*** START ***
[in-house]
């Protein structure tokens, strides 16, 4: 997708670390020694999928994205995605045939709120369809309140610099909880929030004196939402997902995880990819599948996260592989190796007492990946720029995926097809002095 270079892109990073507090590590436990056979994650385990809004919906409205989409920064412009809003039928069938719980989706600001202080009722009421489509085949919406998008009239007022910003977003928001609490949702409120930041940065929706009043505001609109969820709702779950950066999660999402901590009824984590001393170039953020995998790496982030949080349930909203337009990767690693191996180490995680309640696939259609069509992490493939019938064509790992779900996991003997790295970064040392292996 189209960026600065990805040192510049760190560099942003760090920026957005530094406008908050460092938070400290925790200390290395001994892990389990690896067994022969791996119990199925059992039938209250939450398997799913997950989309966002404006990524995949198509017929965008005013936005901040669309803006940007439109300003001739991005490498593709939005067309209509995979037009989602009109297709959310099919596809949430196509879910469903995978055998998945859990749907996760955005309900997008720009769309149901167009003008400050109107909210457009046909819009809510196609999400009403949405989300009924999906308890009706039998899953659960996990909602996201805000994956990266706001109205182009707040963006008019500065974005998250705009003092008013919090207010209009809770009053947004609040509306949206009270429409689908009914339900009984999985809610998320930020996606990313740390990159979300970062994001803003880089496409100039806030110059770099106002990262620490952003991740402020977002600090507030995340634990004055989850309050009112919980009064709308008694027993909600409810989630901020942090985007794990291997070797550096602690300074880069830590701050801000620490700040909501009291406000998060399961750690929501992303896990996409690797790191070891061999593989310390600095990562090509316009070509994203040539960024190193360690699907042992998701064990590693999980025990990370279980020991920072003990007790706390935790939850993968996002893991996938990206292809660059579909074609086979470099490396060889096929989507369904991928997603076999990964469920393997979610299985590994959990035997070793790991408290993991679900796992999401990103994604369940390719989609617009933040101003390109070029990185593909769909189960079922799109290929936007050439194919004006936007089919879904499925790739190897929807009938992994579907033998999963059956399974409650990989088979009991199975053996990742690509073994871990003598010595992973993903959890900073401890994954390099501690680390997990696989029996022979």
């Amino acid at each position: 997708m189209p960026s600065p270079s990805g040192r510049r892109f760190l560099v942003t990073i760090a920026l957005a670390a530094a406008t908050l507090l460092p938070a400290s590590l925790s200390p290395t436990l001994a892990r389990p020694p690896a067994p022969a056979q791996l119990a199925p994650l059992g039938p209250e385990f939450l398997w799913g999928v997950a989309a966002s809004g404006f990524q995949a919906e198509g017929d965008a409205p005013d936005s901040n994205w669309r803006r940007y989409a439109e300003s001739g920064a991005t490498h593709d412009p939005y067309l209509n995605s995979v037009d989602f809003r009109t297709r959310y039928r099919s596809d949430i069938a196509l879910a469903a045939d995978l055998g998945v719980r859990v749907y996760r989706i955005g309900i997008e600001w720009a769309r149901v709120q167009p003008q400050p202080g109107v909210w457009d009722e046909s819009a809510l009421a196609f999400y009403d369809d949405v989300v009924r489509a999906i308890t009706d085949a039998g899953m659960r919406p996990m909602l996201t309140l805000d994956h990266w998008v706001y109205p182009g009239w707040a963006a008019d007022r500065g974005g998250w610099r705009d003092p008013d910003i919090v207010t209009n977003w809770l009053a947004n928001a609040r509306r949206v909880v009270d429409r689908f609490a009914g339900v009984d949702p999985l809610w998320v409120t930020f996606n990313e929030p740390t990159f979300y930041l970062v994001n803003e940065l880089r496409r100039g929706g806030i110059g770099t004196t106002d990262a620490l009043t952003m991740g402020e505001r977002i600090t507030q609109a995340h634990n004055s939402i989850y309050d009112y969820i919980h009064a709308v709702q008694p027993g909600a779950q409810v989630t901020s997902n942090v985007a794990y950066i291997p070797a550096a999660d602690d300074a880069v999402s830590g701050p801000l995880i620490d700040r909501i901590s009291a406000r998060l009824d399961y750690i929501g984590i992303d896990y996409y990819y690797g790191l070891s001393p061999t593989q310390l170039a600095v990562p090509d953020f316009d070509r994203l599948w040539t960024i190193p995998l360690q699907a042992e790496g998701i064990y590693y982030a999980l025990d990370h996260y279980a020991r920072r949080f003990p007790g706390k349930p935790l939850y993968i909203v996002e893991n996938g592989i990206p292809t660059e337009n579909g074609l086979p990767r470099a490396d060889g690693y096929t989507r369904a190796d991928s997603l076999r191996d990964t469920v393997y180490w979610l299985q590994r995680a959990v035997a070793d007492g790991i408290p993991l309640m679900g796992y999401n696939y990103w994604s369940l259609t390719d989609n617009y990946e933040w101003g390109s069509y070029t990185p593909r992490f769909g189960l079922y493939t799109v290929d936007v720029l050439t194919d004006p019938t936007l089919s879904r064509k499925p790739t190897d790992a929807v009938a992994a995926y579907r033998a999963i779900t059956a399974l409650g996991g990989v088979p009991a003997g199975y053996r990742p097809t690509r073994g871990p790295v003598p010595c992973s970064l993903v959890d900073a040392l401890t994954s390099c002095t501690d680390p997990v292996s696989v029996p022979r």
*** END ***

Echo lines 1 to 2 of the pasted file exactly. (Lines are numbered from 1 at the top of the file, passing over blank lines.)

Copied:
[in-house]
């Protein structure tokens, strides 16, 4: 997708670390020694999928994205995605045939709120369809309140610099909880929030004196939402997902995880990819599948996260592989190796007492990946720029995926097809002095 270079892109990073507090590590436990056979994650385990809004919906409205989409920064412009809003039928069938719980989706600001202080009722009421489509085949919406998008009239007022910003977003928001609490949702409120930041940065929706009043505001609109969820709702779950950066999660999402901590009824984590001393170039953020995998790496982030949080349930909203337009990767690693191996180490995680309640696939259609069509992490493939019938064509790992779900996991003997790295970064040392292996 189209960026600065990805040192510049760190560099942003760090920026957005530094406008908050460092938070400290925790200390290395001994892990389990690896067994022969791996119990199925059992039938209250939450398997799913997950989309966002404006990524995949198509017929965008005013936005901040669309803006940007439109300003001739991005490498593709939005067309209509995979037009989602009109297709959310099919596809949430196509879910469903995978055998998945859990749907996760955005309900997008720009769309149901167009003008400050109107909210457009046909819009809510196609999400009403949405989300009924999906308890009706039998899953659960996990909602996201805000994956990266706001109205182009707040963006008019500065974005998250705009003092008013919090207010209009809770009053947004609040509306949206009270429409689908009914339900009984999985809610998320930020996606990313740390990159979300970062994001803003880089496409100039806030110059770099106002990262620490952003991740402020977002600090507030995340634990004055989850309050009112919980009064709308008694027993909600409810989630901020942090985007794990291997070797550096602690300074880069830590701050801000620490700040909501009291406000998060399961750690929501992303896990996409690797790191070891061999593989310390600095990562090509316009070509994203040539960024190193360690699907042992998701064990590693999980025990990370279980020991920072003990007790706390935790939850993968996002893991996938990206292809660059579909074609086979470099490396060889096929989507369904991928997603076999990964469920393997979610299985590994959990035997070793790991408290993991679900796992999401990103994604369940390719989609617009933040101003390109070029990185593909769909189960079922799109290929936007050439194919004006936007089919879904499925790739190897929807009938992994579907033998999963059956399974409650990989088979009991199975053996990742690509073994871990003598010595992973993903959890900073401890994954390099501690680390997990696989029996022979």